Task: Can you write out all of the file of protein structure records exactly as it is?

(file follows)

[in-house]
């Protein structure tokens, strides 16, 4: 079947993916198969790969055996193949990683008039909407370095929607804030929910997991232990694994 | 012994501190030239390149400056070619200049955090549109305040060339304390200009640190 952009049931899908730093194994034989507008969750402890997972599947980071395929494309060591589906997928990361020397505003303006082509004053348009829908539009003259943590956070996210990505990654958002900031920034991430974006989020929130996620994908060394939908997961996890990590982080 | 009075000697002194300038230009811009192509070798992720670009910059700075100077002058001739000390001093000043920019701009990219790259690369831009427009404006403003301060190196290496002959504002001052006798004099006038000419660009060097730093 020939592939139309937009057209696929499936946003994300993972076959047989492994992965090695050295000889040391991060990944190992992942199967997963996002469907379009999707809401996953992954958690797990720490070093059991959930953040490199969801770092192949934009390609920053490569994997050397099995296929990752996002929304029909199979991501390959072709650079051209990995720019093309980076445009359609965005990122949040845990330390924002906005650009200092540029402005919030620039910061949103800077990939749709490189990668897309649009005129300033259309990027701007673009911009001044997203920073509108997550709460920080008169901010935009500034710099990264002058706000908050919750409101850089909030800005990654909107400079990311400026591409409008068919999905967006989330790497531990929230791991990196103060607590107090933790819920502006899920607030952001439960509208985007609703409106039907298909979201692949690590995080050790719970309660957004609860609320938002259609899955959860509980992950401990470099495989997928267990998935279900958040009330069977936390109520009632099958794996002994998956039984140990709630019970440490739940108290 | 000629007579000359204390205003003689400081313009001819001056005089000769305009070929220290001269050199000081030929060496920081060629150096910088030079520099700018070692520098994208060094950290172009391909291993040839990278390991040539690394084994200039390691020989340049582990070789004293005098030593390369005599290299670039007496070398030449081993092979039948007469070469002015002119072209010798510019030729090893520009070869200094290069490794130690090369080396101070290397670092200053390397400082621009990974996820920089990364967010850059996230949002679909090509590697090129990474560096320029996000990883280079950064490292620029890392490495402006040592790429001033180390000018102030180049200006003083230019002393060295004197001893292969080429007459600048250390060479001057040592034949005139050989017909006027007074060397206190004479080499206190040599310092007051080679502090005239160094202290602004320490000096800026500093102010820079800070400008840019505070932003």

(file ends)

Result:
[in-house]
């Protein structure tokens, strides 16, 4: 079947993916198969790969055996193949990683008039909407370095929607804030929910997991232990694994 | 012994501190030239390149400056070619200049955090549109305040060339304390200009640190 952009049931899908730093194994034989507008969750402890997972599947980071395929494309060591589906997928990361020397505003303006082509004053348009829908539009003259943590956070996210990505990654958002900031920034991430974006989020929130996620994908060394939908997961996890990590982080 | 009075000697002194300038230009811009192509070798992720670009910059700075100077002058001739000390001093000043920019701009990219790259690369831009427009404006403003301060190196290496002959504002001052006798004099006038000419660009060097730093 020939592939139309937009057209696929499936946003994300993972076959047989492994992965090695050295000889040391991060990944190992992942199967997963996002469907379009999707809401996953992954958690797990720490070093059991959930953040490199969801770092192949934009390609920053490569994997050397099995296929990752996002929304029909199979991501390959072709650079051209990995720019093309980076445009359609965005990122949040845990330390924002906005650009200092540029402005919030620039910061949103800077990939749709490189990668897309649009005129300033259309990027701007673009911009001044997203920073509108997550709460920080008169901010935009500034710099990264002058706000908050919750409101850089909030800005990654909107400079990311400026591409409008068919999905967006989330790497531990929230791991990196103060607590107090933790819920502006899920607030952001439960509208985007609703409106039907298909979201692949690590995080050790719970309660957004609860609320938002259609899955959860509980992950401990470099495989997928267990998935279900958040009330069977936390109520009632099958794996002994998956039984140990709630019970440490739940108290 | 000629007579000359204390205003003689400081313009001819001056005089000769305009070929220290001269050199000081030929060496920081060629150096910088030079520099700018070692520098994208060094950290172009391909291993040839990278390991040539690394084994200039390691020989340049582990070789004293005098030593390369005599290299670039007496070398030449081993092979039948007469070469002015002119072209010798510019030729090893520009070869200094290069490794130690090369080396101070290397670092200053390397400082621009990974996820920089990364967010850059996230949002679909090509590697090129990474560096320029996000990883280079950064490292620029890392490495402006040592790429001033180390000018102030180049200006003083230019002393060295004197001893292969080429007459600048250390060479001057040592034949005139050989017909006027007074060397206190004479080499206190040599310092007051080679502090005239160094202290602004320490000096800026500093102010820079800070400008840019505070932003």